As the Jewish theatres were not subsidised, they were supposed to turn a profit for the investors. The programme was planned in such a way, so as to appeal to the audience.
It was the poorer classes, workers, craftsmen, petty tradesmen, and private officials, even the lumpenproletariat that constituted the vast majority of the audiences in Jewish theatres. Since the dawn of Jewish theatre, it has always been of a folk, plebeian character, and so it was in the interwar period in Warsaw.
– Jewish stage actor and director Marian Meir Melman (1900-1978) wrote about his pre-war experiences.
The outbreak of World War II and the Warsaw Ghetto Uprising did not bring an end to the artistic life of the building at 1 Dzielna Street, although in September 1939, the building itself partially burned down. However, it was quickly renovated and as early as December 1940, a new theatre, “Eldorado”, began operating there. There were rumours in the ghetto about the theatre’s management suspicious contacts with the Germans who helped obtain permits to stage plays. People enjoyed the atmosphere of "joyful oblivion" – at least for the few hours of the performances. Theatre activity didn’t elicit such moral contempt within the walls of the ghetto, as it did outside of them. The permits to perform gave Jewish actors, dancers, and musicians a chance to earn money and obtain food. In the ghetto, the highest token of appreciation was a sandwich, not flowers. The “Eldorado” theatre operated for 20 months, until the summer of 1942. During that period, 20 plays premiered on stage at Dzielna Street, but the remaining playbills from that time do not include the names of Mieczysław Weinberg’s parents or sister.
Today, at the site of the “Scala” theatre, there is an apartment building, erected during the first stage of construction of the Muranów district, built to a design by Bohdan Lachert. The post-war building was set on a high mound piled up from the rubble of tenement houses.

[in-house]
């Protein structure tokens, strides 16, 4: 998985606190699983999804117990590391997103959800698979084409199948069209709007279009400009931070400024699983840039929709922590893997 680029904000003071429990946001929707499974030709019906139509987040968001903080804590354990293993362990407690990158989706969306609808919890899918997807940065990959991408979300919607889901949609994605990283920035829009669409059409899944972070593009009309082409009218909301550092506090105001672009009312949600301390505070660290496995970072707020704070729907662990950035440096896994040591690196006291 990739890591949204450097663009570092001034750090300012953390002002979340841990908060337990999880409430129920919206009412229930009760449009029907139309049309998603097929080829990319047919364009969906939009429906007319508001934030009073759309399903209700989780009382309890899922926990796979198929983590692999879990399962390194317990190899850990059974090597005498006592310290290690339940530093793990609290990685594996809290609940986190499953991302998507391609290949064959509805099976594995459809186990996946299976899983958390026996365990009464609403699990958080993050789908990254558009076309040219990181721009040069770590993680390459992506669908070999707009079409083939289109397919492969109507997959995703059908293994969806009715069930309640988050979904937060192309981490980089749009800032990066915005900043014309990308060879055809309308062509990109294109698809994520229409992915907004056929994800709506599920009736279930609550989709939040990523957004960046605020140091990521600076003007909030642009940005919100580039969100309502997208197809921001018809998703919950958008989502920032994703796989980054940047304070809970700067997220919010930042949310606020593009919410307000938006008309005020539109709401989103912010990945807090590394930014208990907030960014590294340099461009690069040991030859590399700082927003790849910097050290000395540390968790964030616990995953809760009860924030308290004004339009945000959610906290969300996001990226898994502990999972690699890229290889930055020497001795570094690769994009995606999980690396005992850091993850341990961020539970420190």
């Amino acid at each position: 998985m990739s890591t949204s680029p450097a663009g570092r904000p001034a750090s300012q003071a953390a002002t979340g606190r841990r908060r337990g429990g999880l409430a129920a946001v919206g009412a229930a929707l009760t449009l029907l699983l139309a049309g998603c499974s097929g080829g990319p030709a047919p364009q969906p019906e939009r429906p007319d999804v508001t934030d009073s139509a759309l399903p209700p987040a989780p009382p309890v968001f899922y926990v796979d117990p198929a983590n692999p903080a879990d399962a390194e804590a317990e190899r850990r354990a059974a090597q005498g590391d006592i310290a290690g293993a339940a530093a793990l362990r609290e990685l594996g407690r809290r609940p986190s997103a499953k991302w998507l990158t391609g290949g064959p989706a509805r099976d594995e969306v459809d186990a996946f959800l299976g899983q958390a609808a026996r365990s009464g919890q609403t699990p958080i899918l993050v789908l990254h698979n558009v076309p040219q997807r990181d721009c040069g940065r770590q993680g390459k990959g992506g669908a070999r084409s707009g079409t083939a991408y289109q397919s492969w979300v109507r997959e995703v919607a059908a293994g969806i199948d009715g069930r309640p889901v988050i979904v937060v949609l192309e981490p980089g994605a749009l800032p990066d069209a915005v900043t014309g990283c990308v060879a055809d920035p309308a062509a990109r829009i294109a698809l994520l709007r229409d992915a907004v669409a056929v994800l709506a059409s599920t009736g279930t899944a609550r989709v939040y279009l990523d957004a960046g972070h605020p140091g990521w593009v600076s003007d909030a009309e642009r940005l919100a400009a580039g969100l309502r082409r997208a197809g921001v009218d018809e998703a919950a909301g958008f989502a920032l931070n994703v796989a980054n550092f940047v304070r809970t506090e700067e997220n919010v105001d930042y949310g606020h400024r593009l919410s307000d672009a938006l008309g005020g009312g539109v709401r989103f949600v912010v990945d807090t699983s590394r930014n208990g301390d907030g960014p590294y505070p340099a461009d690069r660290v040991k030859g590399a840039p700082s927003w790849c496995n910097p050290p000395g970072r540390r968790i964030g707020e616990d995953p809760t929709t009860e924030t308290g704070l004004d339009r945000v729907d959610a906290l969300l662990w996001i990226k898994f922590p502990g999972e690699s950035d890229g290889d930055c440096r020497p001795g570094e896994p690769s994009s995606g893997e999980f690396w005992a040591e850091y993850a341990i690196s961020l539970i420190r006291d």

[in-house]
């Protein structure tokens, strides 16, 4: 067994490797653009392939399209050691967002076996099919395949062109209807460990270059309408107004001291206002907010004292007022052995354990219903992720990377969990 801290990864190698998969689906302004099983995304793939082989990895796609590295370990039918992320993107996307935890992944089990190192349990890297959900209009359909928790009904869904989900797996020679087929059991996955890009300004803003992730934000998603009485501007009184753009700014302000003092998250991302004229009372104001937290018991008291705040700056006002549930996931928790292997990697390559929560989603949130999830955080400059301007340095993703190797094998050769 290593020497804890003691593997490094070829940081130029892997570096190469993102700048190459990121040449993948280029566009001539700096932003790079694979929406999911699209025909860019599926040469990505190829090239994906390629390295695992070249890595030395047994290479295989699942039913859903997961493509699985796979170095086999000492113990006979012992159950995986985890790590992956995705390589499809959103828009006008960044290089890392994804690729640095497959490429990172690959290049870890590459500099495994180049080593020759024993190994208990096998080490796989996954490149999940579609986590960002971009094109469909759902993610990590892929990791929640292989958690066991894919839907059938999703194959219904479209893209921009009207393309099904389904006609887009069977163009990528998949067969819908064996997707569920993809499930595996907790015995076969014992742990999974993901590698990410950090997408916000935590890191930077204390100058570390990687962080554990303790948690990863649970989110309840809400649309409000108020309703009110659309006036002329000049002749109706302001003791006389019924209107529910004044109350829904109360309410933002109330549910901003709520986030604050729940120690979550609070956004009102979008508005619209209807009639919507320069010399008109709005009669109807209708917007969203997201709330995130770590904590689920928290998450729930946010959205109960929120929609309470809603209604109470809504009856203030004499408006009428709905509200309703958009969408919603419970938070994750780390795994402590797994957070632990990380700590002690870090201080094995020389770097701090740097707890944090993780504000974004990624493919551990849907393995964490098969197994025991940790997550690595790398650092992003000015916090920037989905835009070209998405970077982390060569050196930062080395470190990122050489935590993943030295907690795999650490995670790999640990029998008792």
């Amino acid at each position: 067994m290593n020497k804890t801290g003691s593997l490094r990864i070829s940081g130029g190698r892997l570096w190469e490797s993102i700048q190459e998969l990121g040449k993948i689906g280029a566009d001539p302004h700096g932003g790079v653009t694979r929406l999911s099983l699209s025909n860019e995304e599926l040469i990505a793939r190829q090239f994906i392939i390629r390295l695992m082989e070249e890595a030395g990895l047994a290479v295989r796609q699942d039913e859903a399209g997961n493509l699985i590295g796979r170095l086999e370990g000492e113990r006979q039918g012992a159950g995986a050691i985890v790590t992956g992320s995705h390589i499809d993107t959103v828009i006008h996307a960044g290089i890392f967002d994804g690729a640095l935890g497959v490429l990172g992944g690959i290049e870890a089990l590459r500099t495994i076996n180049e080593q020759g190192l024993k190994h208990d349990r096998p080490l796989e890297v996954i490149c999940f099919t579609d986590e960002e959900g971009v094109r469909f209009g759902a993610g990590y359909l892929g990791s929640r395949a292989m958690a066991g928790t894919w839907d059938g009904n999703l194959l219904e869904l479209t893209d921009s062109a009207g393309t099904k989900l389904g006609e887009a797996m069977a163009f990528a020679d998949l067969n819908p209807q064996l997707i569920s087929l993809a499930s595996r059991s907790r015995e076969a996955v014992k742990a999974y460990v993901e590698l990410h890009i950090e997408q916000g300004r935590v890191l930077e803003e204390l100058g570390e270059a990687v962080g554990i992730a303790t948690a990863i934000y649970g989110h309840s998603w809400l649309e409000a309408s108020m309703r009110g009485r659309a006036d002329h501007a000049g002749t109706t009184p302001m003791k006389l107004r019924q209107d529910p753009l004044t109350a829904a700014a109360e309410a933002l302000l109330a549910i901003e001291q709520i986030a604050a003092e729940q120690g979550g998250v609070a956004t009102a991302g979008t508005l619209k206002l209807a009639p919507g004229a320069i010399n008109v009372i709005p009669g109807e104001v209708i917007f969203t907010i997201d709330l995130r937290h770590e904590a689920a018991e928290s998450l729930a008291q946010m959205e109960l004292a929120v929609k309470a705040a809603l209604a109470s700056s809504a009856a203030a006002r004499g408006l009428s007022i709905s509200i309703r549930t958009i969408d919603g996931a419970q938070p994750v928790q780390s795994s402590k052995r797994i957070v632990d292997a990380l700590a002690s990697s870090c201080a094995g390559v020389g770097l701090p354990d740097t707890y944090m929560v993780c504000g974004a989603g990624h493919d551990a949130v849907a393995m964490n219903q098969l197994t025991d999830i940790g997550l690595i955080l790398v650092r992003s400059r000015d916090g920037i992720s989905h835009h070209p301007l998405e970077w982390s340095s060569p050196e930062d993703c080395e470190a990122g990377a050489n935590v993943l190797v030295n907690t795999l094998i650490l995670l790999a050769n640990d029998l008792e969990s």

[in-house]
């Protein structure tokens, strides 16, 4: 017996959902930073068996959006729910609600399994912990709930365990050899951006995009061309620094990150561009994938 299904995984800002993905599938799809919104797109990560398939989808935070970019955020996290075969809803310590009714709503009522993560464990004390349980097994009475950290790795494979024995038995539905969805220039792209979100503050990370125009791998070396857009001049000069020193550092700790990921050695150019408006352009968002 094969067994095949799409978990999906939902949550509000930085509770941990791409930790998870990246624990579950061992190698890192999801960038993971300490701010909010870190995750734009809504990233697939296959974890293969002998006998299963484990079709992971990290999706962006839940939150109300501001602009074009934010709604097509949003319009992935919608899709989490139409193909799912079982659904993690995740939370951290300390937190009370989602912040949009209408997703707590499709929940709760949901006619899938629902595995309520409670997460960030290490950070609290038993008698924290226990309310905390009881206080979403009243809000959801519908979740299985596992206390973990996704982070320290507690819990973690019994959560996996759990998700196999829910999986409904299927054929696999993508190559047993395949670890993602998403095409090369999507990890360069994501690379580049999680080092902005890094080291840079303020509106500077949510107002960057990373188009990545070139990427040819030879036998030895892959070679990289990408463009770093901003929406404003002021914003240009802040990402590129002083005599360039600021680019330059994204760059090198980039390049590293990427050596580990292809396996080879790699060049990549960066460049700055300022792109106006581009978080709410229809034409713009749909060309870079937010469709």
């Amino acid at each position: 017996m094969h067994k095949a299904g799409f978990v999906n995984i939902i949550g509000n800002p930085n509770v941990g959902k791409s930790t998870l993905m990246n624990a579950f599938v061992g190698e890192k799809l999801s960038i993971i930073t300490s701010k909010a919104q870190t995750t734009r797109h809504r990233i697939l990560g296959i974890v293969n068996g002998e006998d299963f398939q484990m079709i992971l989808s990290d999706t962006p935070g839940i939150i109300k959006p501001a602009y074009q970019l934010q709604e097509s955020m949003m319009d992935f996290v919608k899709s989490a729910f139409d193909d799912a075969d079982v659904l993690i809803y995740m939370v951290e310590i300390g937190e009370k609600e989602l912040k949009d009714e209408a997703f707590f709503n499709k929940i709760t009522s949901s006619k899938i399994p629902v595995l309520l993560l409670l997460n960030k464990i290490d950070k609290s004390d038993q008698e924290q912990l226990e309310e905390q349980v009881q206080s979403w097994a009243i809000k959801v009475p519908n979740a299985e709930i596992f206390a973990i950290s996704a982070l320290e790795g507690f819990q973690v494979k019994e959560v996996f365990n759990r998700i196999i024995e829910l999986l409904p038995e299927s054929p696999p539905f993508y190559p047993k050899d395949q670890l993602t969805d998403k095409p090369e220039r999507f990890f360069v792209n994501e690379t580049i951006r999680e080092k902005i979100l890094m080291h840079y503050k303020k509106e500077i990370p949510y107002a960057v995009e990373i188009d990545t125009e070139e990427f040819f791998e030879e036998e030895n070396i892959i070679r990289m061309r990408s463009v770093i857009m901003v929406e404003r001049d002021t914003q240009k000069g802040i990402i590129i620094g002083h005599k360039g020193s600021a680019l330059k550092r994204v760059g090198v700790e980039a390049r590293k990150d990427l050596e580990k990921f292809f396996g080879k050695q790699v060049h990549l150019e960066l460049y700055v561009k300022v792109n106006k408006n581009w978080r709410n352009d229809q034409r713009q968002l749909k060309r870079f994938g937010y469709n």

The decision to construct new buildings on the ground that was levelled, but not cleared out of the debris, was deliberate. The newly emerging Muranów was being built as a memorial settlement, and its new inhabitants were supposed to breathe new life into the rubble. The metaphor was actualised quite literally here by leaving the mounds as they were and by manufacturing bricks from crushed-brick concrete – an experimental material with the addition of ground-up rubble.
What is more, this progressive idea had practical justification.
In order to get rid of this amount of debris, an army of ten thousand labourers would have to be employed permanently for over three and a half years, as well as narrow-gauge and broad-gauge trains constituted by 420 cars and 4 railway engines, which at that time would have to operate, transporting rubble from 7 loading bays. A cost-benefit analysis shows considerable savings in the case of using foundations deepened by the rubble layer, as opposed to levelling the area by removing the debris.
– Bohdan Lachert argued in the “Architektura” [Architecture] magazine in 1949.